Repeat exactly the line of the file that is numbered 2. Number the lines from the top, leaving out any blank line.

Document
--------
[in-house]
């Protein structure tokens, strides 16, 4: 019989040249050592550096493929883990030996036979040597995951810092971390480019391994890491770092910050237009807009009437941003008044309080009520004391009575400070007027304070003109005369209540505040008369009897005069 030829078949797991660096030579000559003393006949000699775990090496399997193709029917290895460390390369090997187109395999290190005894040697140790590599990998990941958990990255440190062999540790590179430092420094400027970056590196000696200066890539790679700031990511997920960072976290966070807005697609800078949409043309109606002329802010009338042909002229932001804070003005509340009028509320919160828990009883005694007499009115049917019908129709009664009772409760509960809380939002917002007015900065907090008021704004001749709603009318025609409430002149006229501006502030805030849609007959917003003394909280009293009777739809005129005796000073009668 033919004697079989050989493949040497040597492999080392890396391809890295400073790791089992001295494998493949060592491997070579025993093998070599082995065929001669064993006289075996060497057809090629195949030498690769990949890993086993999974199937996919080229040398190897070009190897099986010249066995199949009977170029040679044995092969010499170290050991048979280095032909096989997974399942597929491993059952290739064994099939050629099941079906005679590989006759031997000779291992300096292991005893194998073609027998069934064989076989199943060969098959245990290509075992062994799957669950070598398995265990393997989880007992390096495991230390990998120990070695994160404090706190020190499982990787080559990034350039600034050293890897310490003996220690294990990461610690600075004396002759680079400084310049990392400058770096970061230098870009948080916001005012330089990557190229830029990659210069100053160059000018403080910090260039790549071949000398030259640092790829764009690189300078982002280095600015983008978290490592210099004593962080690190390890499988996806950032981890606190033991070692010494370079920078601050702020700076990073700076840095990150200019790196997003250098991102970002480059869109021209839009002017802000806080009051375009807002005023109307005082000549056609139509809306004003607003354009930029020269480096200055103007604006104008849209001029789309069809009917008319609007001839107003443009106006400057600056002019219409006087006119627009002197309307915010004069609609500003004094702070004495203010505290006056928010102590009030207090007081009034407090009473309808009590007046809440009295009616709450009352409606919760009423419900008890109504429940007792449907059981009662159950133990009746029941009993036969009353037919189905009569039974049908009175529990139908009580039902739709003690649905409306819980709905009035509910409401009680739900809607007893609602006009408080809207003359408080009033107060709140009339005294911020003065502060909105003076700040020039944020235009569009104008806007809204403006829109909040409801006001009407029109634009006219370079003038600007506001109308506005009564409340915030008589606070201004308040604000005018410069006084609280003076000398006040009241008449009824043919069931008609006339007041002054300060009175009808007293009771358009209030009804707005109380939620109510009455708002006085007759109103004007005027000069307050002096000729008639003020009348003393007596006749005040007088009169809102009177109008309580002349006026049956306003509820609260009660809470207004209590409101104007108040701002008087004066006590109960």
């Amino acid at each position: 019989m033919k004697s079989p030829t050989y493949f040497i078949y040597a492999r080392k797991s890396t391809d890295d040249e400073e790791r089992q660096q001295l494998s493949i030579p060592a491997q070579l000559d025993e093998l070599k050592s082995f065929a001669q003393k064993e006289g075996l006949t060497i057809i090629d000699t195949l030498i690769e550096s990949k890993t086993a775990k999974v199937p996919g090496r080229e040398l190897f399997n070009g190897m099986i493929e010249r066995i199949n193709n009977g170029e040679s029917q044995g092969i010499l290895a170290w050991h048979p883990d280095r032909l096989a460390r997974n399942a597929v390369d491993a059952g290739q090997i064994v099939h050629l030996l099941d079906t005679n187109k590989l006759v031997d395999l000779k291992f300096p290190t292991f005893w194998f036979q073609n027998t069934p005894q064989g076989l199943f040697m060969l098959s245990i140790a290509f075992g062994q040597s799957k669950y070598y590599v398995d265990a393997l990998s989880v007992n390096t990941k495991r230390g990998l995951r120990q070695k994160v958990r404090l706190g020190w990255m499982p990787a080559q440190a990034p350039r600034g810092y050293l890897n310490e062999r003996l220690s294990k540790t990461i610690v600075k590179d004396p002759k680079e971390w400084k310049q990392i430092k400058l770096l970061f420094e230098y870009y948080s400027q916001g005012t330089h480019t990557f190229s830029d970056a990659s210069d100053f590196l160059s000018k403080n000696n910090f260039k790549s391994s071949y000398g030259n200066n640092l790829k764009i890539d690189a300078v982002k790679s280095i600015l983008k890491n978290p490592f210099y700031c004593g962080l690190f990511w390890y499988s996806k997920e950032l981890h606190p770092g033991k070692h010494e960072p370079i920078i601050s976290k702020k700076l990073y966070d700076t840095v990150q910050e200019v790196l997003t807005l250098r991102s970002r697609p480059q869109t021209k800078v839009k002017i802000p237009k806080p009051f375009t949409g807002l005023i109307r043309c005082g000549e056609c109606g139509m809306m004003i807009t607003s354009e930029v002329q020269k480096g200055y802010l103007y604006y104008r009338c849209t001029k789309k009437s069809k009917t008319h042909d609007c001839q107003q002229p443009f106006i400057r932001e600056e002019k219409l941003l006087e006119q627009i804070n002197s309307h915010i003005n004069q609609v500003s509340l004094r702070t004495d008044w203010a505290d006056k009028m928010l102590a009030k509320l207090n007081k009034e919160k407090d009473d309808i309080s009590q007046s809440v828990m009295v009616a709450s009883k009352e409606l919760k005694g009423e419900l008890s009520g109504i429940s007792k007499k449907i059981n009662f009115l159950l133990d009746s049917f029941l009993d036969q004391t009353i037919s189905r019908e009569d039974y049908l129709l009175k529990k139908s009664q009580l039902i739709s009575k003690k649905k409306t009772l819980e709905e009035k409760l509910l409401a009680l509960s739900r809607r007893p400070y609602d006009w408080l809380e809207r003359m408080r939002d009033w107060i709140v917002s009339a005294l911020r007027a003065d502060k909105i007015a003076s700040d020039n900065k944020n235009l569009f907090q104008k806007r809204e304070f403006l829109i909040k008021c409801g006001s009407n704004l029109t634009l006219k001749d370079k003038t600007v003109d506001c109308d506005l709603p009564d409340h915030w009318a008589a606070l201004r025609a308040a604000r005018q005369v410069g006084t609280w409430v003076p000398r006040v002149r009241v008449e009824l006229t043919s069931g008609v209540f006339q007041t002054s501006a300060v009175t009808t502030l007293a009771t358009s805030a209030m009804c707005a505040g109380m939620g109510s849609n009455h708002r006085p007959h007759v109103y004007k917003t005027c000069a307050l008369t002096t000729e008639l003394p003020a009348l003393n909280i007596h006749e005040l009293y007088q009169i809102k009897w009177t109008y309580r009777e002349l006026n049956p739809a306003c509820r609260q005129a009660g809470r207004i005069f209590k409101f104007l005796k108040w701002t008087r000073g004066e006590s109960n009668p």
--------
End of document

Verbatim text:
């Protein structure tokens, strides 16, 4: 019989040249050592550096493929883990030996036979040597995951810092971390480019391994890491770092910050237009807009009437941003008044309080009520004391009575400070007027304070003109005369209540505040008369009897005069 030829078949797991660096030579000559003393006949000699775990090496399997193709029917290895460390390369090997187109395999290190005894040697140790590599990998990941958990990255440190062999540790590179430092420094400027970056590196000696200066890539790679700031990511997920960072976290966070807005697609800078949409043309109606002329802010009338042909002229932001804070003005509340009028509320919160828990009883005694007499009115049917019908129709009664009772409760509960809380939002917002007015900065907090008021704004001749709603009318025609409430002149006229501006502030805030849609007959917003003394909280009293009777739809005129005796000073009668 033919004697079989050989493949040497040597492999080392890396391809890295400073790791089992001295494998493949060592491997070579025993093998070599082995065929001669064993006289075996060497057809090629195949030498690769990949890993086993999974199937996919080229040398190897070009190897099986010249066995199949009977170029040679044995092969010499170290050991048979280095032909096989997974399942597929491993059952290739064994099939050629099941079906005679590989006759031997000779291992300096292991005893194998073609027998069934064989076989199943060969098959245990290509075992062994799957669950070598398995265990393997989880007992390096495991230390990998120990070695994160404090706190020190499982990787080559990034350039600034050293890897310490003996220690294990990461610690600075004396002759680079400084310049990392400058770096970061230098870009948080916001005012330089990557190229830029990659210069100053160059000018403080910090260039790549071949000398030259640092790829764009690189300078982002280095600015983008978290490592210099004593962080690190390890499988996806950032981890606190033991070692010494370079920078601050702020700076990073700076840095990150200019790196997003250098991102970002480059869109021209839009002017802000806080009051375009807002005023109307005082000549056609139509809306004003607003354009930029020269480096200055103007604006104008849209001029789309069809009917008319609007001839107003443009106006400057600056002019219409006087006119627009002197309307915010004069609609500003004094702070004495203010505290006056928010102590009030207090007081009034407090009473309808009590007046809440009295009616709450009352409606919760009423419900008890109504429940007792449907059981009662159950133990009746029941009993036969009353037919189905009569039974049908009175529990139908009580039902739709003690649905409306819980709905009035509910409401009680739900809607007893609602006009408080809207003359408080009033107060709140009339005294911020003065502060909105003076700040020039944020235009569009104008806007809204403006829109909040409801006001009407029109634009006219370079003038600007506001109308506005009564409340915030008589606070201004308040604000005018410069006084609280003076000398006040009241008449009824043919069931008609006339007041002054300060009175009808007293009771358009209030009804707005109380939620109510009455708002006085007759109103004007005027000069307050002096000729008639003020009348003393007596006749005040007088009169809102009177109008309580002349006026049956306003509820609260009660809470207004209590409101104007108040701002008087004066006590109960």